Warning: This site contains images and graphic descriptions of extreme violence and/or its effects. It's not as bad as it could be, but is meant to be shocking. Readers should be 18+ or a mature 17 or so. There is also some foul language occasionally, and potential for general upsetting of comforting conventional wisdom. Please view with discretion.

Sunday, June 19, 2011

Libyan Crisis: Events, Causes and Facts

June 6/7 2011
edits July 2

I haven't watched it, but it's important enough to post instantly. Libya's government spokesman Moussa Ibrahim, on his Youtube channel (still not pulled as a war  crime!) has uploaded at least two long videos in a series of the above title. Please share this!

Okay, it's two parts. about 30 minutes total, and in English.
Made by R. Breki Goheda, of Tripoli.
Part 1/2:

Part 2:

Just for the unique footage used in abundance, this video is well-worth watching if one is interested in this war. The narration is workable, but should have been re-done, at least in places - there are a lot of verbal type-os. It's better than my Arabic would be. The tone is pro-Gaddafi, with the style of state news, and most English-speakers will find it unconvincing just because of that. However, the facts as presented are in some cases verifiably true and in other case, we at least shouldn't be too quick to dismiss the view from Tripoli. A fair amount of detail is included, and it lines up with what I've been learning elsewhere as the nebulous, emergent, historical truth of the matter.

Part 1, around 6:15, shows the "al Baida massacre" aftermath and interrogation. The scene of the soldiers' capture, if not their execution, is given as happening at Labraq airport, near al Baida.

In essence, the video blames the violence on Islamic extremists who hijacked the peaceful protest - in some spots from the first day - and turned it into a civil war. And they are now enabled by the massive Western intervention of NATO.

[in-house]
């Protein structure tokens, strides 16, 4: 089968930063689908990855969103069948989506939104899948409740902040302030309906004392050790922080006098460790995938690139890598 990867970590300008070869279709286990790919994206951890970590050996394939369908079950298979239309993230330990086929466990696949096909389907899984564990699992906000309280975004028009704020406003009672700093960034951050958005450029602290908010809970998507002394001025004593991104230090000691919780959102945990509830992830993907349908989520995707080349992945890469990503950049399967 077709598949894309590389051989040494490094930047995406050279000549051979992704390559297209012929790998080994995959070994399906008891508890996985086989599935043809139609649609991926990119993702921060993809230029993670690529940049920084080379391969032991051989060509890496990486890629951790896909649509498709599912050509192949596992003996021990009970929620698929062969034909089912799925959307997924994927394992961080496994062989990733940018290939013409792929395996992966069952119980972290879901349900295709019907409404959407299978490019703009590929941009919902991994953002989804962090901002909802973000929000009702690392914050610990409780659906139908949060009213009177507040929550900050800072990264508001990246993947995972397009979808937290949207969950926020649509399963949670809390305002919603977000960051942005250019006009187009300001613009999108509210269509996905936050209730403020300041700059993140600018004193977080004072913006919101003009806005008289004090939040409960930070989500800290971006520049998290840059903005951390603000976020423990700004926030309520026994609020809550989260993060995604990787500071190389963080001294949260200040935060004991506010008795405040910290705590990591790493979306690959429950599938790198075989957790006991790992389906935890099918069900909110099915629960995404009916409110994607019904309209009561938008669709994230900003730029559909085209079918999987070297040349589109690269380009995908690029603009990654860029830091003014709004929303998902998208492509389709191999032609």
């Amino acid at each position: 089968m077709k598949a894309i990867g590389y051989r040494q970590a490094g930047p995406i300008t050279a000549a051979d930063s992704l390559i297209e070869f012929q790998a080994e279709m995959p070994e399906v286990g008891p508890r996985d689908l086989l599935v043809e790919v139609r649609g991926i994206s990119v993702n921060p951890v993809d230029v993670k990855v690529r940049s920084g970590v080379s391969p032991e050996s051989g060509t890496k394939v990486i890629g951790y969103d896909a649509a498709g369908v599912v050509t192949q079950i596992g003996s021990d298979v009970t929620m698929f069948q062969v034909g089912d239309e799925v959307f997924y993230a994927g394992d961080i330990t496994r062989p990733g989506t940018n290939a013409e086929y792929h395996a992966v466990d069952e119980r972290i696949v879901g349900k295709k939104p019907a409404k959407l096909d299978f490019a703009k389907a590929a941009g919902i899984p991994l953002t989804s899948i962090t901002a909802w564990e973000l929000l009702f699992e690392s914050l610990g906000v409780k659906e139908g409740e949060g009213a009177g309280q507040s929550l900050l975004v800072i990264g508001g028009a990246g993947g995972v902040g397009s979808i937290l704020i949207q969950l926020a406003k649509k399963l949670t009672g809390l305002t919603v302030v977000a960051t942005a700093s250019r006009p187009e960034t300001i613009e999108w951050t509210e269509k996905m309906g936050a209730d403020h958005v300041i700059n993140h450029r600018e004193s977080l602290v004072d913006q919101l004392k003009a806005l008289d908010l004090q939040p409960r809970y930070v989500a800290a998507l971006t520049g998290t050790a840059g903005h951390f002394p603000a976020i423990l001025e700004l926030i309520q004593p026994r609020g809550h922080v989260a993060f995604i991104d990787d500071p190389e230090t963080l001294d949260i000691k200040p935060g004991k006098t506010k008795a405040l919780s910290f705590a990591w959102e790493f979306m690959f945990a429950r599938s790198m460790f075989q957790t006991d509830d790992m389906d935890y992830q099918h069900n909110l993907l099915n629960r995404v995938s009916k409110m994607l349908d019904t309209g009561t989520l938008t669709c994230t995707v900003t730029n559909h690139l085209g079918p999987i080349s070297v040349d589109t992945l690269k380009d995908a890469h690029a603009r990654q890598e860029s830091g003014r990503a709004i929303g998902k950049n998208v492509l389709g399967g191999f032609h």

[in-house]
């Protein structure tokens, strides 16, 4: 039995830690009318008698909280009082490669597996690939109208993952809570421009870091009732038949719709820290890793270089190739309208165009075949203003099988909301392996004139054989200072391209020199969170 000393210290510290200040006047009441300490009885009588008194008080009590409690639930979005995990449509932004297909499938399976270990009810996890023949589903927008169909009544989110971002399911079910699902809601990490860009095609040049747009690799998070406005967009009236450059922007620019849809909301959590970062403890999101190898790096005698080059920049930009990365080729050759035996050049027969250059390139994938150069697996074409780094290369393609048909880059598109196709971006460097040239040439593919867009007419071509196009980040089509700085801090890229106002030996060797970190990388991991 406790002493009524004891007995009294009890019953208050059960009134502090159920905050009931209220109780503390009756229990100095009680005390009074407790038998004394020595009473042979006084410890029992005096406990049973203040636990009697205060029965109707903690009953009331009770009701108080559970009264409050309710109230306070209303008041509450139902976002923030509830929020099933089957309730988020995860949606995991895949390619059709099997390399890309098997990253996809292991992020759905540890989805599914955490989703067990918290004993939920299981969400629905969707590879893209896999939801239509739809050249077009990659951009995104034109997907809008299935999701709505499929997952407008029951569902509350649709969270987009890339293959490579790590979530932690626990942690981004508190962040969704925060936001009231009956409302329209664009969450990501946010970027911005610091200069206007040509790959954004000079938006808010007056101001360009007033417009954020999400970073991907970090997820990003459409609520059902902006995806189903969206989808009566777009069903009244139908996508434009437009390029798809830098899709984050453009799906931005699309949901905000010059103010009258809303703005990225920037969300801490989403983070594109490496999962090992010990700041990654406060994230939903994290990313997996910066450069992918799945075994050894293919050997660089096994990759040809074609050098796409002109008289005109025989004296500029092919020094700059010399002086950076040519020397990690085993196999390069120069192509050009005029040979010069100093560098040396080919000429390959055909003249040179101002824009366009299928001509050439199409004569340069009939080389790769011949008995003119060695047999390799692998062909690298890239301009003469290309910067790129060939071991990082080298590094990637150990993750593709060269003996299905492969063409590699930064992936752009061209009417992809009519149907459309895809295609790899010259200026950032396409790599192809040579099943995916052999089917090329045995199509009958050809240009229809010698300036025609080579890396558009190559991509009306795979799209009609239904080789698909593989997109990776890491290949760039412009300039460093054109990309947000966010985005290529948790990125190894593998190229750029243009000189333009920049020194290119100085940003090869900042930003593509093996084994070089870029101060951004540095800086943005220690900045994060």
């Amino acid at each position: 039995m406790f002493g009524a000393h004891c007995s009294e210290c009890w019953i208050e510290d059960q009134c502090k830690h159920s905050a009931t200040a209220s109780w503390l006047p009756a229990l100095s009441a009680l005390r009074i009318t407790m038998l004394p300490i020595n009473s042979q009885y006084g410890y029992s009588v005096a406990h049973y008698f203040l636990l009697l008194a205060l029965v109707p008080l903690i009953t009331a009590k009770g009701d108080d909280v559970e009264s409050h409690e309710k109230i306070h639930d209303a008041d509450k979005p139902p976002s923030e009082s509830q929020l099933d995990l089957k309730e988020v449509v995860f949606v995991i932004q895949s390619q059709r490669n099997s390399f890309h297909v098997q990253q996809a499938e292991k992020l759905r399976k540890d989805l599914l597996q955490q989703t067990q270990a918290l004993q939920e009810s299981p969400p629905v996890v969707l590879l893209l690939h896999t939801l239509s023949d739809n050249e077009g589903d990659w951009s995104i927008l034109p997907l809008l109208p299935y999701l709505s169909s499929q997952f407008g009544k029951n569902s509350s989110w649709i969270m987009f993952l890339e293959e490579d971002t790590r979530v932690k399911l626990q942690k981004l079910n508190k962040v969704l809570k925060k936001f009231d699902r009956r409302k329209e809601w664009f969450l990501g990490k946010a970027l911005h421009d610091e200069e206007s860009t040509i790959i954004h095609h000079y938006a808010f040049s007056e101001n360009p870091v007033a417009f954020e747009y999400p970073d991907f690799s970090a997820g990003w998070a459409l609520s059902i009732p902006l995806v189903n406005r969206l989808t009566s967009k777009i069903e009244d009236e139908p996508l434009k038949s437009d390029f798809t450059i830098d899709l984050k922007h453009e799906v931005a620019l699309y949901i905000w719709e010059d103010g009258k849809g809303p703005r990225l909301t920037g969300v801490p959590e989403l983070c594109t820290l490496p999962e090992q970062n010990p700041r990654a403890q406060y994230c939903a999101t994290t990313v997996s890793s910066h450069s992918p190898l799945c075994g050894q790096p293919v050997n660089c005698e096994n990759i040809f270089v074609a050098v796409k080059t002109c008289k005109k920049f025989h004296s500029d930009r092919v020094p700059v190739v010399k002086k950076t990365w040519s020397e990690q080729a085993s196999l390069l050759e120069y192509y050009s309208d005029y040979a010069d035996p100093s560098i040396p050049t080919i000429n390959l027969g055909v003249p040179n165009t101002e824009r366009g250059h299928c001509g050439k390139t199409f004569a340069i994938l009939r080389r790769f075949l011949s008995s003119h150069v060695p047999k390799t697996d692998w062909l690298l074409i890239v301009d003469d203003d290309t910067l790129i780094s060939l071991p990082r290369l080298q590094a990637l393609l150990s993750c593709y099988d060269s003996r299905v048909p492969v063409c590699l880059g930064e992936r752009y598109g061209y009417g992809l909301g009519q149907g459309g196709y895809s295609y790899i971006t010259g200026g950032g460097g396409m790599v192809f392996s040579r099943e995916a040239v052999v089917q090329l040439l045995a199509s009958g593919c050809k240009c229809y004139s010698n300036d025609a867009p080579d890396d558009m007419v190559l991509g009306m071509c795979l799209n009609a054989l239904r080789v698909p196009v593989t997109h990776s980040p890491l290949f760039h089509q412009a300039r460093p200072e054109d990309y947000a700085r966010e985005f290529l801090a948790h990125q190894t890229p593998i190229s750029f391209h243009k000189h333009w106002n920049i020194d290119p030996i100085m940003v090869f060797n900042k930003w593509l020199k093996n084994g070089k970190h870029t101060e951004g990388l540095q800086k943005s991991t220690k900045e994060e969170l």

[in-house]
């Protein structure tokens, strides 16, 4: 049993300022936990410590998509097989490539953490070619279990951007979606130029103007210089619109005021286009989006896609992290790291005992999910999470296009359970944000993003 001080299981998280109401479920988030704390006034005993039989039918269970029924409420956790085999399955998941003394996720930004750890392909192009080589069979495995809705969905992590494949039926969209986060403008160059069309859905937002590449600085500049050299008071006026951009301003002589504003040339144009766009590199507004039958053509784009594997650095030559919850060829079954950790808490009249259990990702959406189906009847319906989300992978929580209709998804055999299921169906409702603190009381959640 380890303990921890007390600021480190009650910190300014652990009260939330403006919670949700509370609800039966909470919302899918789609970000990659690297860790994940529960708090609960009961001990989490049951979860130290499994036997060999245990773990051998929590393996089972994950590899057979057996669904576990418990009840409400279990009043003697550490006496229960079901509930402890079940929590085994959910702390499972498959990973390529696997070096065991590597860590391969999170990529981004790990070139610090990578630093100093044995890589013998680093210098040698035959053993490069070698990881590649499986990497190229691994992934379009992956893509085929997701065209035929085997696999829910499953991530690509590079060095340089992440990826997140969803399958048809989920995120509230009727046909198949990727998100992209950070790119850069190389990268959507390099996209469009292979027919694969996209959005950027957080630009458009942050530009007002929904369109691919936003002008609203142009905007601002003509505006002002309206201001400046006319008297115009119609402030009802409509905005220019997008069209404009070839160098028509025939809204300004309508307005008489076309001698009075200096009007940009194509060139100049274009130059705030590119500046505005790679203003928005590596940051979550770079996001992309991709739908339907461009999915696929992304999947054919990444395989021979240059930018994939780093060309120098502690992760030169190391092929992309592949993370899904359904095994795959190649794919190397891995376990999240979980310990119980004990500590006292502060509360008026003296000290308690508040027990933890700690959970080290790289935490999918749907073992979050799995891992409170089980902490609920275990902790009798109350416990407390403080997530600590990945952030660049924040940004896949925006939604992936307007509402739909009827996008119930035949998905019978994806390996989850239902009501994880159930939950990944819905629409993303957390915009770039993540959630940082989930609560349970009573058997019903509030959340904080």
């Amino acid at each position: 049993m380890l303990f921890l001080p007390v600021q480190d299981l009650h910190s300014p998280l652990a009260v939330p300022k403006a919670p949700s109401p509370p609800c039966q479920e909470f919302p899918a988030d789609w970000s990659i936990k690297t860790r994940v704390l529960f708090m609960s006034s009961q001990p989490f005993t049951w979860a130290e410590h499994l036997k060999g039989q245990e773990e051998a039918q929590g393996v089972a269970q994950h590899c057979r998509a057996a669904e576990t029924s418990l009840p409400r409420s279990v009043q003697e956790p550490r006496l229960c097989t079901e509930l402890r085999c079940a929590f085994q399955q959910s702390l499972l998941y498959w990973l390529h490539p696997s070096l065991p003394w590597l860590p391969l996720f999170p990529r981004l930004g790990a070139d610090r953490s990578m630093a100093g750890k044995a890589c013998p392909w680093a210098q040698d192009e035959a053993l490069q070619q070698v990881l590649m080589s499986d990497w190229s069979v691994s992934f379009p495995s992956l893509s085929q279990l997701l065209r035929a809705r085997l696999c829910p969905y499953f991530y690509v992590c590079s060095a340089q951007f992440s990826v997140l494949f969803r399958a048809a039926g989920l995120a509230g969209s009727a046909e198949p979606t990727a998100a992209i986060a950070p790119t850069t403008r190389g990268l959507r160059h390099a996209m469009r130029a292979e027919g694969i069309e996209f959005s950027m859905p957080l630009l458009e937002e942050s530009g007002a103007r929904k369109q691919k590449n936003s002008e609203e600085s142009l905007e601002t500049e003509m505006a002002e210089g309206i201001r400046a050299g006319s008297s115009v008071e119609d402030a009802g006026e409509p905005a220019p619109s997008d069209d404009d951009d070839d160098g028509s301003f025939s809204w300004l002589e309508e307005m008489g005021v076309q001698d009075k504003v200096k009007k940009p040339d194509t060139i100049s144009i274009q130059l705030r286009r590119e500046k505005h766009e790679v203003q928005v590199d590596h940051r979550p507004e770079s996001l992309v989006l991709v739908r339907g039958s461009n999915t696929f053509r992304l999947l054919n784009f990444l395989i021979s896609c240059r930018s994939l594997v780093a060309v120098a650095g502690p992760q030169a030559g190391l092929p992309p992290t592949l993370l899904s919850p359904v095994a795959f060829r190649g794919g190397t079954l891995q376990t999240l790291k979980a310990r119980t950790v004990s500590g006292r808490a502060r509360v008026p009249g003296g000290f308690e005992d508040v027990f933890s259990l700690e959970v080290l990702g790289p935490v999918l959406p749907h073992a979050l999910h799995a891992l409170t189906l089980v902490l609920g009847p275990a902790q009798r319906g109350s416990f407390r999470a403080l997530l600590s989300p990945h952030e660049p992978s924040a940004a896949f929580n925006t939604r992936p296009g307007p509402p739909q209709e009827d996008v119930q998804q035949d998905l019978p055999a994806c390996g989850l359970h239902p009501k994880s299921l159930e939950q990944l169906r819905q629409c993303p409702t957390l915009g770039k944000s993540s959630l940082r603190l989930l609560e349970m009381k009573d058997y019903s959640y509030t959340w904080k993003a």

It's claimed that contrary to the popular mythology, the government forces tried their best to not massacre civilians. I'm leaning that way myself seeing more and more video evidence, and the government's laxness seems to have been a huge factor in how so many cities and even military bases fell into rebel hands. It could well be argued they should have been more violent early on. Hundreds did indeed die, but on both sides, and nearly all at security bases far from the original protests, during attacks on these that eventually succeeded. A lot of detail is given here on how many total tanks (250) and other weapons fell into rebel hands, along with video of them playing with their new toys.

Besides the massive shooting of peaceful protesters, two other crucial claims are addressed - the bombing of protesters by aircraft, and the use of African mercenaries against them. Both are denied, if in a stale and unconvincing manner. Still, it's true - there's no credible evidence for either type of state crime. In fact, despite the huge importance of the charges, none of the these three main ones was ever verified in any way and thus remain, as Goheda pointedly notes, nothing but rumors.

And of course the UN security council resolutions 1970 and 1973, based on these rumors, opened the way to legal, economic, and military action against Libya. This is, of course, highly troubling now that we learn the rumors were all apparently false. More troubling yet is that the simple excuses were used shamelessly and without consequence or reproach, to muscle through a long-desired regime change agenda that will hand all of Libya to those same "armed gangs" and, more importantly, their US-educated, NATO-backed, free-marketeer puppets for plunder in the rebel leadership.

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